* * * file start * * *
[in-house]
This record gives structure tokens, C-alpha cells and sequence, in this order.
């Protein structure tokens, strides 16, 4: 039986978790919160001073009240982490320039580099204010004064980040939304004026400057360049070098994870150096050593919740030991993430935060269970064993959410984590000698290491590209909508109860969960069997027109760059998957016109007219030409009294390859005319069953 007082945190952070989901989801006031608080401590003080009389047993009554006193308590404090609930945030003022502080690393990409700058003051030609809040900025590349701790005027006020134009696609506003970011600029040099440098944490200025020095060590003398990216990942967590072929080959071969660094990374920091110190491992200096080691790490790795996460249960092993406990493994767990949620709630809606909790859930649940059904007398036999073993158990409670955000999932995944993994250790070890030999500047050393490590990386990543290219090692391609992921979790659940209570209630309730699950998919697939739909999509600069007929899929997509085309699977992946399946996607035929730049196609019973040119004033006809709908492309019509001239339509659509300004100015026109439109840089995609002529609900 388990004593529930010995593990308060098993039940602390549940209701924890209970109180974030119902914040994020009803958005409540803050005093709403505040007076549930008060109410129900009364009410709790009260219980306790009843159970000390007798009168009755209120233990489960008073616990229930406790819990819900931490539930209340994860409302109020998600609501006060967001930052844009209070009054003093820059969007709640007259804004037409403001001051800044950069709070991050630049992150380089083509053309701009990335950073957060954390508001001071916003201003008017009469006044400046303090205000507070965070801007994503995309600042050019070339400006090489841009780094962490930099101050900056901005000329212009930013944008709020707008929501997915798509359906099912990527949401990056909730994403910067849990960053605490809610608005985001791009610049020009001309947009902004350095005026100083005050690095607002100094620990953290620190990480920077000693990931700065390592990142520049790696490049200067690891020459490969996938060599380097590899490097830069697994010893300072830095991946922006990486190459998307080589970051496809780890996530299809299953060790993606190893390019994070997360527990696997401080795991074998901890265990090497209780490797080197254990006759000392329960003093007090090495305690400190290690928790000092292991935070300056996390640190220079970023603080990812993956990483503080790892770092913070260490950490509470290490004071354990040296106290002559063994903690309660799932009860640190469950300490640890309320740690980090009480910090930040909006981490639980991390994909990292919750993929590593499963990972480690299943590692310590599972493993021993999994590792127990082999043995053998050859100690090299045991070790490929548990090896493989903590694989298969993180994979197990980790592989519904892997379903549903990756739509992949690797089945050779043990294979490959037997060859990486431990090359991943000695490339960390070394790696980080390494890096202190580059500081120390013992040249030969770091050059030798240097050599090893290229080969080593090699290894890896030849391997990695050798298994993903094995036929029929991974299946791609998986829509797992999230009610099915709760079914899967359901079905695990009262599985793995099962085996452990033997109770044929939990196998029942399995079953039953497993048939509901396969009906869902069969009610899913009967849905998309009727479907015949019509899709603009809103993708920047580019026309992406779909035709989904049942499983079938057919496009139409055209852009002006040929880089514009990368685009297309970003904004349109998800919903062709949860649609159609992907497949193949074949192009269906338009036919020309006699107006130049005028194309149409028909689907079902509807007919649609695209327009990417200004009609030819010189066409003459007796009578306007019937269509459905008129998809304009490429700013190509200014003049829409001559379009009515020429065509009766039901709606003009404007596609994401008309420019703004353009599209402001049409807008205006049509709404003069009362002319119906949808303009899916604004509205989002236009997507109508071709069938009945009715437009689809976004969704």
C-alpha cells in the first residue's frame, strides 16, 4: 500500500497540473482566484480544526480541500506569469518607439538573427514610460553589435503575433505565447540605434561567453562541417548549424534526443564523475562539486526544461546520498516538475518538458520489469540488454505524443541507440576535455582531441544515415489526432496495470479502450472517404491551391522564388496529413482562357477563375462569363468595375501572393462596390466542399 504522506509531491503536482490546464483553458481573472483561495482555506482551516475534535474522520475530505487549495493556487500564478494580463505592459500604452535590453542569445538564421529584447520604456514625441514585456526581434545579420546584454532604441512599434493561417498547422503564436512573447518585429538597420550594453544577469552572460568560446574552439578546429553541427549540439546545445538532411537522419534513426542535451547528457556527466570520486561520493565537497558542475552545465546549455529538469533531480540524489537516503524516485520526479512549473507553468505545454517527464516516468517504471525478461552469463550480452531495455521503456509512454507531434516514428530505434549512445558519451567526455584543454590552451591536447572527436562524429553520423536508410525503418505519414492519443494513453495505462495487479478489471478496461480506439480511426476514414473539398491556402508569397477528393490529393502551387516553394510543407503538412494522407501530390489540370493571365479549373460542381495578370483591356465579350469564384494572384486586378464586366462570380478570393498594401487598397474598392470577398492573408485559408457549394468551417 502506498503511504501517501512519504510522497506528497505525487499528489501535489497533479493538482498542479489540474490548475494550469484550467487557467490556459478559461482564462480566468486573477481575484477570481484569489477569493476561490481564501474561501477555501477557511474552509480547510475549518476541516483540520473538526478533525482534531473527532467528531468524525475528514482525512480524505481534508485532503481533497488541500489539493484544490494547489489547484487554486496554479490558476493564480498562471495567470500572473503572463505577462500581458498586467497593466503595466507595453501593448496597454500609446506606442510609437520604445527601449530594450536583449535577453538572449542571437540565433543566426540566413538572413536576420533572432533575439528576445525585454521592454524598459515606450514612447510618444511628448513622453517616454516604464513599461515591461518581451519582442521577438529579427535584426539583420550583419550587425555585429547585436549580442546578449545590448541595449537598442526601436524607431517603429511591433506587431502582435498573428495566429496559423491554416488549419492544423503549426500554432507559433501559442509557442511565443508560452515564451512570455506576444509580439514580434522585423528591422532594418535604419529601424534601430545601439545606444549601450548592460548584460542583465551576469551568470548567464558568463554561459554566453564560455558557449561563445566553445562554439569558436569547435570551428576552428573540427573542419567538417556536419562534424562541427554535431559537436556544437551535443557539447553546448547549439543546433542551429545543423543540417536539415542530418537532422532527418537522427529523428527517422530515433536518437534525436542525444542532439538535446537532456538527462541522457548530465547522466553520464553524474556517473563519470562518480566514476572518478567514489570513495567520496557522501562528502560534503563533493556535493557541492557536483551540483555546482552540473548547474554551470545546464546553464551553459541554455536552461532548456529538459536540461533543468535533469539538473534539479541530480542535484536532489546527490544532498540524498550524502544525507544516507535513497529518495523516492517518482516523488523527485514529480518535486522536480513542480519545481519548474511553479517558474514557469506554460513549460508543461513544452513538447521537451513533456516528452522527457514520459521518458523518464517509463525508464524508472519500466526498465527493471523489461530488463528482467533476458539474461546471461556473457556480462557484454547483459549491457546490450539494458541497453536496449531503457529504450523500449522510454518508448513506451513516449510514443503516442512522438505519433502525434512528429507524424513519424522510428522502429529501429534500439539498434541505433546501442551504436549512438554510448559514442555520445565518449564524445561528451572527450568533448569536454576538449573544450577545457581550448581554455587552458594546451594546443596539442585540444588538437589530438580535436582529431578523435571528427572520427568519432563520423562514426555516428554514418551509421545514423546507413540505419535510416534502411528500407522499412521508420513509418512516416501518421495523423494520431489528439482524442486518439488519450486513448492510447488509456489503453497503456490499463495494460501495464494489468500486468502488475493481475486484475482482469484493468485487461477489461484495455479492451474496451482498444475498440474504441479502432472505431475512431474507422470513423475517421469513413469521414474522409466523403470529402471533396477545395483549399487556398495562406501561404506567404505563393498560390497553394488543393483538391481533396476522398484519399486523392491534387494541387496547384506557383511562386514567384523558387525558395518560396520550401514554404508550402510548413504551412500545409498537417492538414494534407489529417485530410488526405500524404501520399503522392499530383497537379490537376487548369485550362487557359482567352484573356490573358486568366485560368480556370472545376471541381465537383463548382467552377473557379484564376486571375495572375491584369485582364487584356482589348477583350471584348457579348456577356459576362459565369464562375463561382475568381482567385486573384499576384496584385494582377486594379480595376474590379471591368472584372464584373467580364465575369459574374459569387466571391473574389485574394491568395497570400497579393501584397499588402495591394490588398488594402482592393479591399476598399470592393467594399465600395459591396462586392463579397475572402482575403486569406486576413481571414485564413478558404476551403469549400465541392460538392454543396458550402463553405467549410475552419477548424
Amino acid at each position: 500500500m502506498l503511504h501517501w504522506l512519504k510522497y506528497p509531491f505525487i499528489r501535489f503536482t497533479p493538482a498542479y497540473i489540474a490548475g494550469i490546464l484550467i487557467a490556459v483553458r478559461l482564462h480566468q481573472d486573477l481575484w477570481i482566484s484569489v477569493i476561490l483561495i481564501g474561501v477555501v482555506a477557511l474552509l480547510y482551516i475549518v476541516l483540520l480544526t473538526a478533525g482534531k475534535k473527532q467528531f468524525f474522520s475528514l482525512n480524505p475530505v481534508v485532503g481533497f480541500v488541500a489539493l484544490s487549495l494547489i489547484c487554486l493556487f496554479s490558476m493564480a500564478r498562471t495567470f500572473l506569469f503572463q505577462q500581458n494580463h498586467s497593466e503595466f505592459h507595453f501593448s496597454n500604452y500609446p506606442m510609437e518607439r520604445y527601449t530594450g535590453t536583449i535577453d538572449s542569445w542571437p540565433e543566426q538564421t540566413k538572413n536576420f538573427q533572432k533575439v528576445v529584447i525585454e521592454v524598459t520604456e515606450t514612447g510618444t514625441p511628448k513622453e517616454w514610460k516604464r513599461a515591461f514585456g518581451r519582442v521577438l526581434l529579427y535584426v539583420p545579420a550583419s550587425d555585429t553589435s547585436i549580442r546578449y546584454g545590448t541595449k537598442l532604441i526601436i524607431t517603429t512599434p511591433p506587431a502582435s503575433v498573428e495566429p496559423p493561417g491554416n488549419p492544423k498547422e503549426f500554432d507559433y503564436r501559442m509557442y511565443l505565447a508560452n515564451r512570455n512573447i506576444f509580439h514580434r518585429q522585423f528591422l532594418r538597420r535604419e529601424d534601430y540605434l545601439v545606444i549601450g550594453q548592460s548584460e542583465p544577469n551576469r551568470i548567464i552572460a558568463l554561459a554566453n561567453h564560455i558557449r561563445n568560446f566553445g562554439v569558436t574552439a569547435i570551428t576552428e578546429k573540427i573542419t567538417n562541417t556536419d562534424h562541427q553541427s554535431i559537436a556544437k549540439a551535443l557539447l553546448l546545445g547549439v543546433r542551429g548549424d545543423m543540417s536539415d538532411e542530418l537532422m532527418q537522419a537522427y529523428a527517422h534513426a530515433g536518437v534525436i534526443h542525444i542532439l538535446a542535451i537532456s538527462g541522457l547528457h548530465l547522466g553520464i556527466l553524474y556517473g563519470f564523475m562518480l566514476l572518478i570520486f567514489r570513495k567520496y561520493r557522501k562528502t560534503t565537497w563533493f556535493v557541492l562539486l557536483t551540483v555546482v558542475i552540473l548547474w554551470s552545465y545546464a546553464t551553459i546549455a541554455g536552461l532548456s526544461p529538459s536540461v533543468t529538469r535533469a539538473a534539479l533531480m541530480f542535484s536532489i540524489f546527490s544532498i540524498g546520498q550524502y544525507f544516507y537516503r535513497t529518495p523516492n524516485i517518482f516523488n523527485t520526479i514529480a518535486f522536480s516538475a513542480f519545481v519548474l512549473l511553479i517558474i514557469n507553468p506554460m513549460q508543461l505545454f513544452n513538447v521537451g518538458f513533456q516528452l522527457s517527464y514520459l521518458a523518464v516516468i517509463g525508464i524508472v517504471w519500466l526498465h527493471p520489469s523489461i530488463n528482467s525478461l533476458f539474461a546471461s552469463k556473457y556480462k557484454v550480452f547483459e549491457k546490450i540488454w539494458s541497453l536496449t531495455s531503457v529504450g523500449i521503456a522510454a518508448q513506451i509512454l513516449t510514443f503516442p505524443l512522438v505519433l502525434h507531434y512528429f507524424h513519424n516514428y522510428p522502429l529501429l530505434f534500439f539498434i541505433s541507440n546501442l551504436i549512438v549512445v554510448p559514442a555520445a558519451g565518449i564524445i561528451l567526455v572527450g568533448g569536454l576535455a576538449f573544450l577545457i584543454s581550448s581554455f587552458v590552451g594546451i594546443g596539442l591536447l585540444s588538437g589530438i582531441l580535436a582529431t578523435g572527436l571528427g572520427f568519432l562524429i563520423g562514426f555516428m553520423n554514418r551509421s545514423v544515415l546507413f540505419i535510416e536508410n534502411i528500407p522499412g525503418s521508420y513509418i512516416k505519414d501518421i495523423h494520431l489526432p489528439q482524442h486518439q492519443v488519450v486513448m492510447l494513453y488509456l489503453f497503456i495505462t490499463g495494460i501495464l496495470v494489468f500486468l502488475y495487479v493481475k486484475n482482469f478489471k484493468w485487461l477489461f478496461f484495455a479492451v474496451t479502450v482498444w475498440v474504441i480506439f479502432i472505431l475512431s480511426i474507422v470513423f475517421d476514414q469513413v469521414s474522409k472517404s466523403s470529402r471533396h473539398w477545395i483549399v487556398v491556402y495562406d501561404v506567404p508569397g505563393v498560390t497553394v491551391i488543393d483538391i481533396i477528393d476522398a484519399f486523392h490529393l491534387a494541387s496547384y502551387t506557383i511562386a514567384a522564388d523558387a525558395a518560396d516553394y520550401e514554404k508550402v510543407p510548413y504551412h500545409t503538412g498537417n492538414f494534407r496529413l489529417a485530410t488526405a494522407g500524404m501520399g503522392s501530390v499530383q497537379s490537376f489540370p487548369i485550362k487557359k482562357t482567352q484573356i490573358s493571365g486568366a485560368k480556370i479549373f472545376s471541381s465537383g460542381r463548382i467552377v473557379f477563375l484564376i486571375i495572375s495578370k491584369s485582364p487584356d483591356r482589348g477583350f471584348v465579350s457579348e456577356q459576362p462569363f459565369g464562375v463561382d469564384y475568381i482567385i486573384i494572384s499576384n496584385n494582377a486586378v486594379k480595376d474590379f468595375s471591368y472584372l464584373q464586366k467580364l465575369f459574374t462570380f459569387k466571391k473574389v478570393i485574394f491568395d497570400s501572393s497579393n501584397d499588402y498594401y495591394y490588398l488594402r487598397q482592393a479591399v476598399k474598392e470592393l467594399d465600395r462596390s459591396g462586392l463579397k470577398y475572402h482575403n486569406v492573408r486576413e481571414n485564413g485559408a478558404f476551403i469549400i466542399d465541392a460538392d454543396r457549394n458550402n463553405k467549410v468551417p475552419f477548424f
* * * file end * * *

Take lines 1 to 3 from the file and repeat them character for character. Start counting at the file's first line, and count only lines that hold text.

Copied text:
[in-house]
This record gives structure tokens, C-alpha cells and sequence, in this order.
């Protein structure tokens, strides 16, 4: 039986978790919160001073009240982490320039580099204010004064980040939304004026400057360049070098994870150096050593919740030991993430935060269970064993959410984590000698290491590209909508109860969960069997027109760059998957016109007219030409009294390859005319069953 007082945190952070989901989801006031608080401590003080009389047993009554006193308590404090609930945030003022502080690393990409700058003051030609809040900025590349701790005027006020134009696609506003970011600029040099440098944490200025020095060590003398990216990942967590072929080959071969660094990374920091110190491992200096080691790490790795996460249960092993406990493994767990949620709630809606909790859930649940059904007398036999073993158990409670955000999932995944993994250790070890030999500047050393490590990386990543290219090692391609992921979790659940209570209630309730699950998919697939739909999509600069007929899929997509085309699977992946399946996607035929730049196609019973040119004033006809709908492309019509001239339509659509300004100015026109439109840089995609002529609900 388990004593529930010995593990308060098993039940602390549940209701924890209970109180974030119902914040994020009803958005409540803050005093709403505040007076549930008060109410129900009364009410709790009260219980306790009843159970000390007798009168009755209120233990489960008073616990229930406790819990819900931490539930209340994860409302109020998600609501006060967001930052844009209070009054003093820059969007709640007259804004037409403001001051800044950069709070991050630049992150380089083509053309701009990335950073957060954390508001001071916003201003008017009469006044400046303090205000507070965070801007994503995309600042050019070339400006090489841009780094962490930099101050900056901005000329212009930013944008709020707008929501997915798509359906099912990527949401990056909730994403910067849990960053605490809610608005985001791009610049020009001309947009902004350095005026100083005050690095607002100094620990953290620190990480920077000693990931700065390592990142520049790696490049200067690891020459490969996938060599380097590899490097830069697994010893300072830095991946922006990486190459998307080589970051496809780890996530299809299953060790993606190893390019994070997360527990696997401080795991074998901890265990090497209780490797080197254990006759000392329960003093007090090495305690400190290690928790000092292991935070300056996390640190220079970023603080990812993956990483503080790892770092913070260490950490509470290490004071354990040296106290002559063994903690309660799932009860640190469950300490640890309320740690980090009480910090930040909006981490639980991390994909990292919750993929590593499963990972480690299943590692310590599972493993021993999994590792127990082999043995053998050859100690090299045991070790490929548990090896493989903590694989298969993180994979197990980790592989519904892997379903549903990756739509992949690797089945050779043990294979490959037997060859990486431990090359991943000695490339960390070394790696980080390494890096202190580059500081120390013992040249030969770091050059030798240097050599090893290229080969080593090699290894890896030849391997990695050798298994993903094995036929029929991974299946791609998986829509797992999230009610099915709760079914899967359901079905695990009262599985793995099962085996452990033997109770044929939990196998029942399995079953039953497993048939509901396969009906869902069969009610899913009967849905998309009727479907015949019509899709603009809103993708920047580019026309992406779909035709989904049942499983079938057919496009139409055209852009002006040929880089514009990368685009297309970003904004349109998800919903062709949860649609159609992907497949193949074949192009269906338009036919020309006699107006130049005028194309149409028909689907079902509807007919649609695209327009990417200004009609030819010189066409003459007796009578306007019937269509459905008129998809304009490429700013190509200014003049829409001559379009009515020429065509009766039901709606003009404007596609994401008309420019703004353009599209402001049409807008205006049509709404003069009362002319119906949808303009899916604004509205989002236009997507109508071709069938009945009715437009689809976004969704």